Subject line: Use an effective subject line for the first contact with the participants, such as Online Research Interview. This will avoid or reduce the likelihood of a request being deleted before it is read.

Self-disclosure: Introduce and provide brief information about interviewers’ professional status/credentials. Tell the participants how the researchers acquired their e-mail addresses. This will help to establish trust. There is evidence that people will engage in more selfdisclosure when they first become recipients of such self-disclosure from their interviewers.

Interview request: State the request concisely and professionally, as in “May I interview you for my PhD thesis?”

Be open about the research: Suspicion can exist when online researchers contact participants. One way to establish trust that creates rapport is to be as open as possible about the purposes and processes of the research. Outline the details of the project and specify the topic of the interview and the interview procedure, including information about interviewers and participants.

Incentives: Consider providing non-traditional incentives for people who will be willing to participate in a study. Promising participants a copy of the results may help encourage individuals to participate. Researchers should also communicate to potential participants the benefits of participation, such as the opportunity to gain perspectives on, and understanding of, their own ideas and opinions and those of their peers.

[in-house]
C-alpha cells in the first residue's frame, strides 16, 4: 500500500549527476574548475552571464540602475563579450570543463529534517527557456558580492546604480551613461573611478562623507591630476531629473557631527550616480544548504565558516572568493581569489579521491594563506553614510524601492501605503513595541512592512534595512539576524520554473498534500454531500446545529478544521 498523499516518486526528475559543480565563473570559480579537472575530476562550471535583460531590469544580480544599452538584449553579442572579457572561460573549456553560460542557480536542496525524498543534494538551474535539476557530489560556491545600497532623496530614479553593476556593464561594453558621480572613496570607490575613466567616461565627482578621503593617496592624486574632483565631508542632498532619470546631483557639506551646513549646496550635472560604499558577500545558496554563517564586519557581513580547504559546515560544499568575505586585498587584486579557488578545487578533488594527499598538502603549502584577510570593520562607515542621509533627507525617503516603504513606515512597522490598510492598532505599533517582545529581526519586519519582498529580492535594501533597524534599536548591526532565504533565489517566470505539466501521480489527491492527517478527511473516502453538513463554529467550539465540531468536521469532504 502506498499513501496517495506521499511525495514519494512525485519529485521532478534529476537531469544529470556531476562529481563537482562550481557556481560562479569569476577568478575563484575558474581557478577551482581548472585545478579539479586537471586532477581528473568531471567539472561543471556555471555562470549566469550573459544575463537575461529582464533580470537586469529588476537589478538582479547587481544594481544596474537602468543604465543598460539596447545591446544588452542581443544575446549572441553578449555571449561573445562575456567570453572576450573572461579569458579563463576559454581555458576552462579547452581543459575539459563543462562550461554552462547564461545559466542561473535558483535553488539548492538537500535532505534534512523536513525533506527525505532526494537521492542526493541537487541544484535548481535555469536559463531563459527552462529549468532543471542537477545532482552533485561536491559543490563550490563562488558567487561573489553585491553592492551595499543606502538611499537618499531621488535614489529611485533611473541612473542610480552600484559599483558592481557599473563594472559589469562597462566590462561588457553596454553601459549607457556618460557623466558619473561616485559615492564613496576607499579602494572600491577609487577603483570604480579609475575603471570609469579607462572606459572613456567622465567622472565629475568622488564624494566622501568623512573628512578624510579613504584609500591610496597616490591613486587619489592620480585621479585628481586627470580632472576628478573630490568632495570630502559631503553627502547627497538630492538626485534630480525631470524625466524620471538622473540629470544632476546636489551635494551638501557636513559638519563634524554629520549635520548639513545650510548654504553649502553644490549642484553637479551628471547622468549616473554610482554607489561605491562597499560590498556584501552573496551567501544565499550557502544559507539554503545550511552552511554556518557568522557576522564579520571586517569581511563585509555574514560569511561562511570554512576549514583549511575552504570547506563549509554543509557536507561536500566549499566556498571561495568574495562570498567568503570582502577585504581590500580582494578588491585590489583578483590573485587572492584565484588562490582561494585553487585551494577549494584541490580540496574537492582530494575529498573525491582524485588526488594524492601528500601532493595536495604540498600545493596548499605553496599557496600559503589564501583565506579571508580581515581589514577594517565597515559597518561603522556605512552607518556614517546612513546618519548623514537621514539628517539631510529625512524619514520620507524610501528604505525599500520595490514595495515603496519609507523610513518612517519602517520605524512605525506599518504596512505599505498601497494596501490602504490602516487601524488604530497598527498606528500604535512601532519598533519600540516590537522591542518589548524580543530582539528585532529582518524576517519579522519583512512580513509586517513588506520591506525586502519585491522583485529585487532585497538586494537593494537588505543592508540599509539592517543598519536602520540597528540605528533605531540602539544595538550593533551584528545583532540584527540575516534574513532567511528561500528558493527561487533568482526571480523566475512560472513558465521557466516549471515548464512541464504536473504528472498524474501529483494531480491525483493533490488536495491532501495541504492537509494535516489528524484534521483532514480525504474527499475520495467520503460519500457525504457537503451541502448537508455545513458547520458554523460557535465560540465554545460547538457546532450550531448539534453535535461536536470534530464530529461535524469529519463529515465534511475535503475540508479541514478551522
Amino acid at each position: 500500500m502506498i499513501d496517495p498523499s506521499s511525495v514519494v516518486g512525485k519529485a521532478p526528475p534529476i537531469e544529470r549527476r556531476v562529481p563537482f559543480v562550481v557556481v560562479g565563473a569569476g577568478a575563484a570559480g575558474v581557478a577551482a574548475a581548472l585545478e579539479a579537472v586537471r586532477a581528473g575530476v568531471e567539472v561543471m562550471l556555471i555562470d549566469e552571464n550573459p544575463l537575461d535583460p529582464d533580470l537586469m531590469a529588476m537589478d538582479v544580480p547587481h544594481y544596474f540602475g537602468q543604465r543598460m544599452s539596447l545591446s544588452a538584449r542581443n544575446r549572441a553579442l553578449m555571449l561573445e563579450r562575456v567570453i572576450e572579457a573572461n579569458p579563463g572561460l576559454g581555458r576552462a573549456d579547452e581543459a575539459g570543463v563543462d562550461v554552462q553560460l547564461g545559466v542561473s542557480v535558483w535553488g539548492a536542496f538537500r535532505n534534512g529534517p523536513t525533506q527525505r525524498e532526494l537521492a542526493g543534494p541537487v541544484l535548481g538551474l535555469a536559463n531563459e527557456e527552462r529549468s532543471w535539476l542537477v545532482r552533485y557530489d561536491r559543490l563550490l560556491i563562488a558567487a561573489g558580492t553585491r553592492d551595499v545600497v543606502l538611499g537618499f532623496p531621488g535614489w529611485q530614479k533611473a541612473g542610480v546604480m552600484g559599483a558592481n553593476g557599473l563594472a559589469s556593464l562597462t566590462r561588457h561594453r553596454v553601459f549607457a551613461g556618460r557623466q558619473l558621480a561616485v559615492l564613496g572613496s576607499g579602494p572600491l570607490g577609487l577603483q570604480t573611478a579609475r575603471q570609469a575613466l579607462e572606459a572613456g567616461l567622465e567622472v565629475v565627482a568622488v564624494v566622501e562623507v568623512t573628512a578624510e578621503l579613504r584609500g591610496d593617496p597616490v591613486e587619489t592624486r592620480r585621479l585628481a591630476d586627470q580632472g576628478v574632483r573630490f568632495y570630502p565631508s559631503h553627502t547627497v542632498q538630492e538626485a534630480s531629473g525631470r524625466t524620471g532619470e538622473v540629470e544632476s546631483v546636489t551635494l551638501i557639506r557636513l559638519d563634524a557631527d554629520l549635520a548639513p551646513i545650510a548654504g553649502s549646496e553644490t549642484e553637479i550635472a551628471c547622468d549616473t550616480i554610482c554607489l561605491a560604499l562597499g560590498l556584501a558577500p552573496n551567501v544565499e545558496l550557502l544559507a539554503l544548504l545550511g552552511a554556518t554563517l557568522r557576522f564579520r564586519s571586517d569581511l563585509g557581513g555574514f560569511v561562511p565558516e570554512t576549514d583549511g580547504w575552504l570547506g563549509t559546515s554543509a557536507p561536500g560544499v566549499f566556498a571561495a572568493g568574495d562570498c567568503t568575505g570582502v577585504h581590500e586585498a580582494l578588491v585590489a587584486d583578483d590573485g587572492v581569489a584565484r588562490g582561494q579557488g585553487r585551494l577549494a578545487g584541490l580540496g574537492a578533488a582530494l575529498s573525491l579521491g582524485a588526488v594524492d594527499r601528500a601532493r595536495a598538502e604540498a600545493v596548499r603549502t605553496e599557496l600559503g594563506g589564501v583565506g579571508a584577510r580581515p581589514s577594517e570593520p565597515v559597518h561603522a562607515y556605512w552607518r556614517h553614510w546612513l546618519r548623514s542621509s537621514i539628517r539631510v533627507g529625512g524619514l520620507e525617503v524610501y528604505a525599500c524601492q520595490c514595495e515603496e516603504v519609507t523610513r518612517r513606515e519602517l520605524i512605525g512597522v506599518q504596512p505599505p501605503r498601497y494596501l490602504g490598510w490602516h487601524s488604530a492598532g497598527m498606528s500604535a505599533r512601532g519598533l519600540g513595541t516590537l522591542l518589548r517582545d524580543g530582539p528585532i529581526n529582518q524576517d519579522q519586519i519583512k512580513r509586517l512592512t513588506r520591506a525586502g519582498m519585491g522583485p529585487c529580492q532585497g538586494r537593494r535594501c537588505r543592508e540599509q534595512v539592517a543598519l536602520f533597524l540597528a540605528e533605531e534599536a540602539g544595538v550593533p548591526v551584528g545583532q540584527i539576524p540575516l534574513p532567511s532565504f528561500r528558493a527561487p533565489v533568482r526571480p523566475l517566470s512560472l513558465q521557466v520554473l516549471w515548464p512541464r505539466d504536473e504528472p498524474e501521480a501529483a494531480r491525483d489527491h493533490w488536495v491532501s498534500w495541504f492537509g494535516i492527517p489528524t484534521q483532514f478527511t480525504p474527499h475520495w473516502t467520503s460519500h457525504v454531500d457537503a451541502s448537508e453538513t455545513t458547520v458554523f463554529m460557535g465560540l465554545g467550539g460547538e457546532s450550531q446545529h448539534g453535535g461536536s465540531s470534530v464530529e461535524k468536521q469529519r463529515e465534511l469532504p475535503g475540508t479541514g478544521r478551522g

Research ethics and informed consent: Emphasize the anonymity of research ethics by giving consent letter before starting the interview.

Data Analysis and Interpretation

The data analysis is based on thematic analysis. According to Broun, the benefit of using thematic analysis is flexible approach for qualitative research. Thematic analysis is a method for identifying, analyzing, reporting patterns (themes) within data. There are six phases carrying out a thematic analysis and they are: (i) familiarizing with the data; (ii) generating initial codes; (iii) searching for themes; (iv) reviewing (themes); (v) defining and naming themes; and (vi) producing report.

There are nine themes created for social implications of using the online alternative media towards participatory democracy, as shown in Table 2.

THEMES
1) Be rational to accept societal development
2) Increasing public’s awareness
3) Believe bad using online media can create harm
4) Online media provide space for public voice
5) Believe that education is important
6) Young generation prefer maximize the online media
7) Online media is more significant to societal development
8) Traditional media and online media are significant for societal development
9) Believe that media influence mind and thinking

Table 2: Themes of social implications.

Below are some examples of analysis and discussion part according to social implication themes.

Believe that misuse of using the online media can create harm

The usage of online alternative media may lead to threats, based on the participants’ perceptions. The more they raise and repeat a particular issue on the online media, more participation of other users would have been expected. Obviously, people who are not satisfied with the ideas or comments, which are against them, probably would quarrel with each other. These bad attitudes would create social tension for the rest of the people.

…if you look at the whole scenario what worries me as I said just know, if you want to influence people in our society in a way it might create harm. Now it is (laugh) if you look at it, this is probably because I’m old.. old man, I don’t like to see the situation being ripe a part or people quarrel, or unrest in our society, but what worries me is when you try influence to people in such way you might create unrest.. alright, not all change is good, but if you plan your change then probably it is good.